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Workshop on Listening

Sunday, February 6, 2022 5 Adar I 5782

11:45 AM - 1:00 PMOnline

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Relationships are at the core of what makes most of the world exist; those in families, those with friends, with work colleagues, classmates, and even strangers we meet. How those relationships begin, continue, and end has everything to do with how we relate to one another. “Relating” is how we express ourselves, and how others return the interaction through their words. What happens in the middle is perhaps the most critical piece—how much both parties have actually listened (not just heard) what the other has to say.

This workshop is the first of a series developed by members of CBT and PCIS, based on works by Kathy Escobar, Rabbi Jonathan Sacks, and others. It’s presented as an adult education program to develop greater proficiency in skills that can affect real change in ourselves so that we can be a part of changing the world. These workshops will provide background information on a topic to be practiced, with guidance and questions for discussion followed by small group (~4 persons) break-out sessions. Each will address a new topic from a multi-faith perspective.

The goal of the first session is to focus on Listening. It is not easy to listen deeply to another particularly when that person has a view or opinion that differs from our own. We hear without listening. Rather than fully engaging with what we are hearing, we are thinking about how we might respond. Or we might nod, knowing full well that we are not going to act on the words being uttered by the other person. Listening is about understanding and requires intention. Listening must become a way of being and thus requires practice.

God gave us two ears and one mouth, and a mouth that can close but ears that are always open. The central Judaic prayer, the Shema, opens with “Listen.” These tell us something!

According to Rabbi Sacks, “Listening lies at the very heart of a relationship. It means that we are open to the other, that we respect him or her, that their perceptions and feelings matter to us. We give them permission to be honest, even if this means making ourselves vulnerable in so doing. A good parent listens to their child. A good employer listens to his or her workers. A good company listens to its customers or clients. A good leader listens to those he or she leads. Listening does not mean agreeing, but it does mean caring. Listening is the climate in which love and respect grow. Lives can be changed by great listeners.”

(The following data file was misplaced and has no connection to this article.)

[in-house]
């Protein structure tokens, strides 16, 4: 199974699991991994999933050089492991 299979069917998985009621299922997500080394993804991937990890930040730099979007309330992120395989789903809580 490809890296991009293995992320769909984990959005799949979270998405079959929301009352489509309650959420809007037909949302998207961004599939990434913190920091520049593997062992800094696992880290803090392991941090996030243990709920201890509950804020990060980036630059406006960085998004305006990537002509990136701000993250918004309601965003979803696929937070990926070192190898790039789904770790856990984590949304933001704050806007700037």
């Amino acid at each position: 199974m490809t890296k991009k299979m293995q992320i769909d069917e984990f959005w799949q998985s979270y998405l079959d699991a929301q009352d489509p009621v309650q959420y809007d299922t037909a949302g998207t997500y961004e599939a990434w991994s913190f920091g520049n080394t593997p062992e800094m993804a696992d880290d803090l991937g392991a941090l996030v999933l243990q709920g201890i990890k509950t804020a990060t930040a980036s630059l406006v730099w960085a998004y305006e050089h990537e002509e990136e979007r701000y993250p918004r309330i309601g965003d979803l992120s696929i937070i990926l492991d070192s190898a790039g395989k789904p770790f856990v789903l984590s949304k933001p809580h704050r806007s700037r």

Our default, often not consciously, is to think we are superior to people who differ from us. This has become worse in these days of deep division within our country. Thus, it is important to start with the realization that we are all God’s children, made in the image of God, and worthy of dignity and respect.

Ask questions to clarify understanding instead of only making statements. For some people, this is very difficult as our first impulse is to insert our own opinions without fully understanding the viewpoint of the other. If you are one of these people, it is important to practice asking clarifying questions before asserting your beliefs.

Please reflect on the statements below as we will talk about the following during the smaller virtual group discussion:

“Hearing is paying attention to words that are shared. Listening is about being open to being taught and transformed by what we hear.”

 “Listening is a core practice that infiltrates all our relationships and starts with our own self-awareness at how hard it is to do. It’s about more ears, less mouth. It’s listening to real stories that change everything. It’s about empathy. It’s about letting go of control and letting others teach us. It’s for making room for new voices at the table.”

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Fri, May 27 2022 26 Iyar 5782